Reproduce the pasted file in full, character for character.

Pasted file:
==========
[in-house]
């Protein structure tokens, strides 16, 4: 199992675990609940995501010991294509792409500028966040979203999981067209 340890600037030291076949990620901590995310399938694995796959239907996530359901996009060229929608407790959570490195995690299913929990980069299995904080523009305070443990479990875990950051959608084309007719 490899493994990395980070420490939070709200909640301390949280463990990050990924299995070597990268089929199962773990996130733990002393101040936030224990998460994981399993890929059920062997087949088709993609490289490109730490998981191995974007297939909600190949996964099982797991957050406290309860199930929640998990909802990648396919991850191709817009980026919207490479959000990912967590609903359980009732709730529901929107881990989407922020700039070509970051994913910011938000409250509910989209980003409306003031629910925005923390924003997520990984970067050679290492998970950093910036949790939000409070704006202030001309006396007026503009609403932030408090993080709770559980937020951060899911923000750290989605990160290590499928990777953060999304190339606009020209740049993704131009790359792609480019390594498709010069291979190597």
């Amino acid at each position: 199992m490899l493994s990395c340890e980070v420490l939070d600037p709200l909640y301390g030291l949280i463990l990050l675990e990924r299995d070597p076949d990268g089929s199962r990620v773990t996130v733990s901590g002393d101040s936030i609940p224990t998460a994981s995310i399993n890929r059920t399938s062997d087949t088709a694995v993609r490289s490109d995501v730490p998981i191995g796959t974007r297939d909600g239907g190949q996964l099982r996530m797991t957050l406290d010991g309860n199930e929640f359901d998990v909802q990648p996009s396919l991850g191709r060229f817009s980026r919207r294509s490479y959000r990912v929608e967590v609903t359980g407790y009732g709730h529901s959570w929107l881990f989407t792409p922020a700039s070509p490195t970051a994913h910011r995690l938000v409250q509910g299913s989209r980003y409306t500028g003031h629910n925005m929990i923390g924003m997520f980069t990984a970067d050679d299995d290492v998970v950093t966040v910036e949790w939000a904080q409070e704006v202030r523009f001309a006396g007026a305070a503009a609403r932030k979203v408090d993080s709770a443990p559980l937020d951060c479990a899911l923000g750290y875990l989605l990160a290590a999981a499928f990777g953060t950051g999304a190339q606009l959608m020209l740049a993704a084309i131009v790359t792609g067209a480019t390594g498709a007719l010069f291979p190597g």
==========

[in-house]
């Protein structure tokens, strides 16, 4: 199992675990609940995501010991294509792409500028966040979203999981067209 340890600037030291076949990620901590995310399938694995796959239907996530359901996009060229929608407790959570490195995690299913929990980069299995904080523009305070443990479990875990950051959608084309007719 490899493994990395980070420490939070709200909640301390949280463990990050990924299995070597990268089929199962773990996130733990002393101040936030224990998460994981399993890929059920062997087949088709993609490289490109730490998981191995974007297939909600190949996964099982797991957050406290309860199930929640998990909802990648396919991850191709817009980026919207490479959000990912967590609903359980009732709730529901929107881990989407922020700039070509970051994913910011938000409250509910989209980003409306003031629910925005923390924003997520990984970067050679290492998970950093910036949790939000409070704006202030001309006396007026503009609403932030408090993080709770559980937020951060899911923000750290989605990160290590499928990777953060999304190339606009020209740049993704131009790359792609480019390594498709010069291979190597």
């Amino acid at each position: 199992m490899l493994s990395c340890e980070v420490l939070d600037p709200l909640y301390g030291l949280i463990l990050l675990e990924r299995d070597p076949d990268g089929s199962r990620v773990t996130v733990s901590g002393d101040s936030i609940p224990t998460a994981s995310i399993n890929r059920t399938s062997d087949t088709a694995v993609r490289s490109d995501v730490p998981i191995g796959t974007r297939d909600g239907g190949q996964l099982r996530m797991t957050l406290d010991g309860n199930e929640f359901d998990v909802q990648p996009s396919l991850g191709r060229f817009s980026r919207r294509s490479y959000r990912v929608e967590v609903t359980g407790y009732g709730h529901s959570w929107l881990f989407t792409p922020a700039s070509p490195t970051a994913h910011r995690l938000v409250q509910g299913s989209r980003y409306t500028g003031h629910n925005m929990i923390g924003m997520f980069t990984a970067d050679d299995d290492v998970v950093t966040v910036e949790w939000a904080q409070e704006v202030r523009f001309a006396g007026a305070a503009a609403r932030k979203v408090d993080s709770a443990p559980l937020d951060c479990a899911l923000g750290y875990l989605l990160a290590a999981a499928f990777g953060t950051g999304a190339q606009l959608m020209l740049a993704a084309i131009v790359t792609g067209a480019t390594g498709a007719l010069f291979p190597g």